Investors in mutual fund schemes have two different objectives. One type has the objective of earning higher returns, and conversely, the other type has the objective of earning a stable and regular income. To earn higher, as an investor, you need to be prepared to take risks. Conversely, for a stable and consistent revenue, there won’t be as many risks involved. There are many types of mutual funds that are available to cater to the needs of both types of investors. One of these variants is debt funds, which are known for catering to the needs of investors who seek comparatively lesser risks and consistent revenue.
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What are debt funds?
Debt funds, which are also referred to as fixed-income funds, are known for allocating a significant portion of funds to fixed-income securities like debentures, corporate bonds, government securities, and other money-market instruments. By opting to allocate investors’ funds to such avenues, debt mutual funds are known for reducing the risk factor considerably. Debt funds are known for being a relatively stable investment avenue that could help in generating wealth.
Why invest in debt funds?
Listed below are the reasons why you should consider allocating funds to debt funds:
- Debt funds are known for offering stable revenue:
Imagine that after freshly entering the job market, you decide to invest in the market to accumulate wealth in the future. Debt funds will be the ideal option in case you are seeking an investment tool that may provide you with income at regular intervals. As stated earlier, this type of mutual fund is known for investing in securities like corporate bonds, treasury bills, commercial papers, government securities, and several other types of money market instruments. Allocating funds to these securities is considered smart as they generate income regularly. Mostly, the oscillations in the market don’t have an impact on the income of debt funds.
- Market fluctuations don’t have an impact on the performance:
Under debt funds, a portfolio manager chooses to invest your money into fixed-income securities like commercial papers, treasury bills, corporate bonds, and government bonds. These securities are known for providing money to investors regularly. Moreover, regardless of the market condition, investors can enjoy income earned off the scheme regularly. If you were to opt for a debt mutual fund and the market is not performing very well, don’t worry, the market’s low performance will not have an impact on your revenue.
- These funds are very liquid:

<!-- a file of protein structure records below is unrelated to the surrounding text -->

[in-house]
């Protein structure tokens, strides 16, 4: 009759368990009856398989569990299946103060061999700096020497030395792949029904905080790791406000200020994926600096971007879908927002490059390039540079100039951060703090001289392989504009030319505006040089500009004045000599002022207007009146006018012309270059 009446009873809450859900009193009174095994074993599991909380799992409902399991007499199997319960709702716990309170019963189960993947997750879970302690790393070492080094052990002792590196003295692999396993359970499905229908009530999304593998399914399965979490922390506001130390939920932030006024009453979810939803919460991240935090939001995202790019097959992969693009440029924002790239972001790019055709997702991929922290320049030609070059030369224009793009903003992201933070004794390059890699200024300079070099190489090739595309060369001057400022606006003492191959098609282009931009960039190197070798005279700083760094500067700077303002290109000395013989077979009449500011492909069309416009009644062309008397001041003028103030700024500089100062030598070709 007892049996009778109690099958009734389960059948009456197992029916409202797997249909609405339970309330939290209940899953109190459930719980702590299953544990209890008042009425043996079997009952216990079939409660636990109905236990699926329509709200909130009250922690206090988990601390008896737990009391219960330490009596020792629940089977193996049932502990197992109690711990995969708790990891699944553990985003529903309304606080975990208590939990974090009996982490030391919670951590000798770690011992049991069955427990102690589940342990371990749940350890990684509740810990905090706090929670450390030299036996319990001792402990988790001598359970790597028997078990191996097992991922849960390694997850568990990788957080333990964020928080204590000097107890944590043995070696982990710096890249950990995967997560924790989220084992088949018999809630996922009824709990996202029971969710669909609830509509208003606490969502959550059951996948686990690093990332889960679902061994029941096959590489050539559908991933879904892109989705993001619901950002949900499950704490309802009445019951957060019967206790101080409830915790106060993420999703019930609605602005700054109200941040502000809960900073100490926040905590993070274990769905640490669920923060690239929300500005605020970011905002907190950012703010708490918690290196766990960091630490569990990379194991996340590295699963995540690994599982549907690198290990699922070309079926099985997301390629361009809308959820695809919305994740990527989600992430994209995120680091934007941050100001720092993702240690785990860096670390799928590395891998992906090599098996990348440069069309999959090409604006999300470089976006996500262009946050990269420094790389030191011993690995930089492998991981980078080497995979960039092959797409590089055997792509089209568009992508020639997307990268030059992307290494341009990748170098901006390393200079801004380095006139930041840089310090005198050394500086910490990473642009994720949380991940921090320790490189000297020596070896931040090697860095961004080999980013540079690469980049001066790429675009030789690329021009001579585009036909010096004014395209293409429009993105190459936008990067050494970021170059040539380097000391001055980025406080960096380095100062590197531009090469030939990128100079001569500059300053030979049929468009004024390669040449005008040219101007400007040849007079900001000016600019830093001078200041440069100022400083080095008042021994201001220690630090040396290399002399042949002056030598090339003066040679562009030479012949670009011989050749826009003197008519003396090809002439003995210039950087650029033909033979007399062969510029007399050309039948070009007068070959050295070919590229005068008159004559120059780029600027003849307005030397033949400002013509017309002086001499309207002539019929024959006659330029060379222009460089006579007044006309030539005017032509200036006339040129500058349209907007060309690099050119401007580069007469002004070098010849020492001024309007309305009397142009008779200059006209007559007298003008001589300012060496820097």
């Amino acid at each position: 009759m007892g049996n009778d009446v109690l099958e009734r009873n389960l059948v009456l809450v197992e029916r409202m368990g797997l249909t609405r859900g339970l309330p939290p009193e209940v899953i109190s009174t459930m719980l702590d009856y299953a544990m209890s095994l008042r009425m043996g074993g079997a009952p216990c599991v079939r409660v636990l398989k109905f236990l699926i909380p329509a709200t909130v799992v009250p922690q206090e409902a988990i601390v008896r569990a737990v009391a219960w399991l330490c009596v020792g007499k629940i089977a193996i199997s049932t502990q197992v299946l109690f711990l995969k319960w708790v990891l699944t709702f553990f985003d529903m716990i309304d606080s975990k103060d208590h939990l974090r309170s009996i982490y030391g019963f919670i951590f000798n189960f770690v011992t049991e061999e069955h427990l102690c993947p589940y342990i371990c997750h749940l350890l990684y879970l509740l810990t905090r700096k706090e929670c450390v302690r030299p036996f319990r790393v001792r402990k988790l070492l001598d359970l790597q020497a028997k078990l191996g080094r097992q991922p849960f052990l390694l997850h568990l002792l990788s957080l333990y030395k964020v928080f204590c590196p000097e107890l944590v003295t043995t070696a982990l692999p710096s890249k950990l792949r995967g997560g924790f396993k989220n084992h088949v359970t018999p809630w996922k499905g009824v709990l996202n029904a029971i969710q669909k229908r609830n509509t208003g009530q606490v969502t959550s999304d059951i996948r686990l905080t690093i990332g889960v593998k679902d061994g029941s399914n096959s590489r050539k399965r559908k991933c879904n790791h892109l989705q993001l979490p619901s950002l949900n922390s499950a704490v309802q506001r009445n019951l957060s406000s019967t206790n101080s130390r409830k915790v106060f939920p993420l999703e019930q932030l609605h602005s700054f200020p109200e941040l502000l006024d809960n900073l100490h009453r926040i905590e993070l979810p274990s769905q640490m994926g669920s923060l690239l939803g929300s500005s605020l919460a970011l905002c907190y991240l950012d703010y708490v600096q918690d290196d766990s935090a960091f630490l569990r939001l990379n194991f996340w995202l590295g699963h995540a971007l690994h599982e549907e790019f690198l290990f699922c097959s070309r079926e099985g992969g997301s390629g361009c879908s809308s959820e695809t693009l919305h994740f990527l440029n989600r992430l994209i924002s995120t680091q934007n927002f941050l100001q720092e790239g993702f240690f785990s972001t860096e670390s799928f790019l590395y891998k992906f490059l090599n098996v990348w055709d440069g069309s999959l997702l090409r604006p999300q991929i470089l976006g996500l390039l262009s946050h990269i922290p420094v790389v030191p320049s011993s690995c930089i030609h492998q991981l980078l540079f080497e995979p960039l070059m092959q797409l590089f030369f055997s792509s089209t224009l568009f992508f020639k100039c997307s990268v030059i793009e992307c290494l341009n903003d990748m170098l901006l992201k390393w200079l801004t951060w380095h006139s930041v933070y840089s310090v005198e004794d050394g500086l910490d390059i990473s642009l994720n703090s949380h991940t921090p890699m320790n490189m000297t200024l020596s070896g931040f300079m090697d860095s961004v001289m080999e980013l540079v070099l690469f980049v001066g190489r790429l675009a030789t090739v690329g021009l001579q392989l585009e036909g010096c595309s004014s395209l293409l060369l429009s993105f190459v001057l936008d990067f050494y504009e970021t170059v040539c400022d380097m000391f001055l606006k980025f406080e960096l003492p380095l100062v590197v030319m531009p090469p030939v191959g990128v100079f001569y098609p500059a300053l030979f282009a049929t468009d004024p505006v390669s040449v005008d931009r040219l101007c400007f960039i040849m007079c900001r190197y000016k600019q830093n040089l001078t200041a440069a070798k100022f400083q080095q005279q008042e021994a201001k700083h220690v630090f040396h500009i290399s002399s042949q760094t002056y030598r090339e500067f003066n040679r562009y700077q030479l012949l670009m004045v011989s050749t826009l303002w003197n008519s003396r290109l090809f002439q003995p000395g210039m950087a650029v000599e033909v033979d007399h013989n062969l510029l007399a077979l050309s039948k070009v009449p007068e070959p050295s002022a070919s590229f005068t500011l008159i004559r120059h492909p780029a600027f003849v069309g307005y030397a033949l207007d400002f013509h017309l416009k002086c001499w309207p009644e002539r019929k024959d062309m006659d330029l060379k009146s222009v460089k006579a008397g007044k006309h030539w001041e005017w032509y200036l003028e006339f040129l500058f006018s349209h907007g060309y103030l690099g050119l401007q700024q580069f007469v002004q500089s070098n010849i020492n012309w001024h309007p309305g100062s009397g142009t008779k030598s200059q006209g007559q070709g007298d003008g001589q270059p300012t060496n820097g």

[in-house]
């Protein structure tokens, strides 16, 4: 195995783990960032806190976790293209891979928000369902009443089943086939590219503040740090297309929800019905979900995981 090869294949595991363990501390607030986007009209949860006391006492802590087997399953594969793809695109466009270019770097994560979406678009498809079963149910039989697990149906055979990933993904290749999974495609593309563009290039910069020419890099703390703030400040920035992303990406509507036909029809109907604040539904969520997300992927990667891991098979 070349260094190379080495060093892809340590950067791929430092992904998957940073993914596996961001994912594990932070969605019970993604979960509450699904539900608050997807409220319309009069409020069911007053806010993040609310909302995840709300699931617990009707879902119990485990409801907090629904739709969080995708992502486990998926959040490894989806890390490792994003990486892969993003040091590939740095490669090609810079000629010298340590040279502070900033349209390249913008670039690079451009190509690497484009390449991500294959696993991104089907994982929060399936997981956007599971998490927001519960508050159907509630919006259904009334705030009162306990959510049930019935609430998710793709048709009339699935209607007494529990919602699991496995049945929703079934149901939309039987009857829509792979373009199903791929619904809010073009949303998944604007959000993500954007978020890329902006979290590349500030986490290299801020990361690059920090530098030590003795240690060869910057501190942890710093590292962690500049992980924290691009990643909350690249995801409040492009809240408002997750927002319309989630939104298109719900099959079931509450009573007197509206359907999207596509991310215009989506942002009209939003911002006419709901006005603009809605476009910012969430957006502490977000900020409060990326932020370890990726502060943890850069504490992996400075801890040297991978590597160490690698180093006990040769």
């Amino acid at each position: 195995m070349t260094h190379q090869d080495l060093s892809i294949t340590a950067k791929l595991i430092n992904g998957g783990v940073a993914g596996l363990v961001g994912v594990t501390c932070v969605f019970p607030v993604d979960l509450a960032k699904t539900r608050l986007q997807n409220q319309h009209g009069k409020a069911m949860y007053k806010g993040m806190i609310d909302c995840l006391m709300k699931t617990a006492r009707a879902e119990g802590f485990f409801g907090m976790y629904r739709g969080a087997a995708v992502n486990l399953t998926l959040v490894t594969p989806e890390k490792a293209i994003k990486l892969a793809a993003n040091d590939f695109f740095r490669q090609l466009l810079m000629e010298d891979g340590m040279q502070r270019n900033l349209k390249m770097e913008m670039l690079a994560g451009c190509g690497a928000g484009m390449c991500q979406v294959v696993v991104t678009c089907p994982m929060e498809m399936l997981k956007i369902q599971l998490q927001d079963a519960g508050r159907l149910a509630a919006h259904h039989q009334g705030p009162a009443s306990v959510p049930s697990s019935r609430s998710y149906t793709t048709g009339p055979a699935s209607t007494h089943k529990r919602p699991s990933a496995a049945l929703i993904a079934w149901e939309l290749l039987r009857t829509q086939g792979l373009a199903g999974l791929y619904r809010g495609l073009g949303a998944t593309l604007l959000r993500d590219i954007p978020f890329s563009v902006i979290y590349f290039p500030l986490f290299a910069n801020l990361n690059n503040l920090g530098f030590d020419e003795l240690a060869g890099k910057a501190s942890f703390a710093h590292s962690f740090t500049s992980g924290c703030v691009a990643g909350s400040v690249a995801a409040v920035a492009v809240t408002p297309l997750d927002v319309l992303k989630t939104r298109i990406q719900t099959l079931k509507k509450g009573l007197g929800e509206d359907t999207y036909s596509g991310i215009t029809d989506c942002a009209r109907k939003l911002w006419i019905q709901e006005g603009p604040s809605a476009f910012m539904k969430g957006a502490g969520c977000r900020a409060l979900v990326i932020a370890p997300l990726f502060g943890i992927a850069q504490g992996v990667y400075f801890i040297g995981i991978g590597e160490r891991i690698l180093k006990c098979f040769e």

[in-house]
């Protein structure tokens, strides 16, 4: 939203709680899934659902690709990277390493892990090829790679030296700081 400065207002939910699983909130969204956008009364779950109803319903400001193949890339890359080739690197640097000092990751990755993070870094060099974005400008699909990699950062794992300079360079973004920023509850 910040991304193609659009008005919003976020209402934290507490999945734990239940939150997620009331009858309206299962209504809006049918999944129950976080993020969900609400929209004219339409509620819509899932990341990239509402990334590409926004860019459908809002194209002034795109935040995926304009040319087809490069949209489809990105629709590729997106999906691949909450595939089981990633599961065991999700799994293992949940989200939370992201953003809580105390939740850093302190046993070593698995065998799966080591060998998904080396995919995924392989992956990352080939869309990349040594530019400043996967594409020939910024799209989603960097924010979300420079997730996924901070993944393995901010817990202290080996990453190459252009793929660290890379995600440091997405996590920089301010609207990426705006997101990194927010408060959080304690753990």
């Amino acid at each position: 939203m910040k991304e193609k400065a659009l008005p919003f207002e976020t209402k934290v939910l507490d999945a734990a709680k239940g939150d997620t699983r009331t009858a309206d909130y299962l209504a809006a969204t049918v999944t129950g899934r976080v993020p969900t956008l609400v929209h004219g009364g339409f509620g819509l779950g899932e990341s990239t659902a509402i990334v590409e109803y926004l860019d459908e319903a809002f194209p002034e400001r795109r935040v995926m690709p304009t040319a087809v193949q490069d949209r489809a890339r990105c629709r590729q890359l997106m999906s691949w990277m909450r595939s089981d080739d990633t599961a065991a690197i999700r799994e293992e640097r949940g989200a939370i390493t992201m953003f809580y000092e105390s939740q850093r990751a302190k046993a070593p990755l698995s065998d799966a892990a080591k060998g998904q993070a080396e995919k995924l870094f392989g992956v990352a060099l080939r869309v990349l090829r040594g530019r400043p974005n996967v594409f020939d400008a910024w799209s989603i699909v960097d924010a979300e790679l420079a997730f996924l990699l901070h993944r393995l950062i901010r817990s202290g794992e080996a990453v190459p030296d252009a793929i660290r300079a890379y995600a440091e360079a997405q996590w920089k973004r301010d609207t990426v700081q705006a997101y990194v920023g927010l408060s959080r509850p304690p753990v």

Another major benefit of debt funds is that they don’t have any specific lock-in period. If you have opted for an investment scheme that comes with a lock-in period, and a situation arises where you are in urgent need of cash before the maturity period, you may be penalized. Conversely, if you were to opt to invest in debt funds and want to liquidate them, you can do it. However, before liquidating it, please check if there is an exit load i.e., a charge that will be deducted if the fund is liquidated before it reaches the maturity period.
Are there any variants of debt funds?
Yes, there are different types of debt funds that are available as an investment option. Listed below are some of them:
- Short/mid/long-term funds:
Short-term debt funds are known for coming with a maturity period of 1 to 3 years. They are known for being suitable for investors that have a low-risk appetite. Their prices are not much impacted by the change in interest-rate movements which are also referred to as interest rate risk. Mid-term funds have a portfolio maturity of 3-5 years and long-term ones have a maturity beyond 5 years. Mid and long-term funds are known for being relatively riskier than short-term ones because the longer the tenure, the larger the impact of interest rates on the portfolio.
- Liquid funds:
By the name, liquid funds are known for being highly liquid. These funds are known for investing primarily in debt instruments that have a maturity period of not more than 91 days. These funds are supposedly among the least risky when it comes to mutual funds.
- Dynamic bond funds:
Under these funds, a fund manager chooses to change the maturity of the portfolio depending upon their forecast of the interest rates. If the forecast predicts a rise in interest rates, the maturity is shorter. Conversely, if the forecast is falling interest rates, the maturity is longer. These funds are known for coming with a fluctuating maturity period. They opt to allocate funds to instruments that come with both shorter (1-3 years) and longer (3-5 years) maturities. However, these funds are slightly riskier than short-term debt funds.
- Fixed Maturity Plans:
This type of debt fund is known for coming with a lock-in period. However, the said lock-in period can be different based on the scheme you choose. Funds can be allocated in a fixed maturity plan only during the initial offer period and, after that, funds cannot be invested any further in this scheme. As they come with a lock-in period, investors consider fixed maturity plans like FDs. However, unlike FDs, fixed maturity plans do not promise fixed returns.
These funds are known for being suitable for investors who are interested in taking moderate risks. The risk of investing in debt mutual funds is known for being lower than the risks involved in other mutual funds.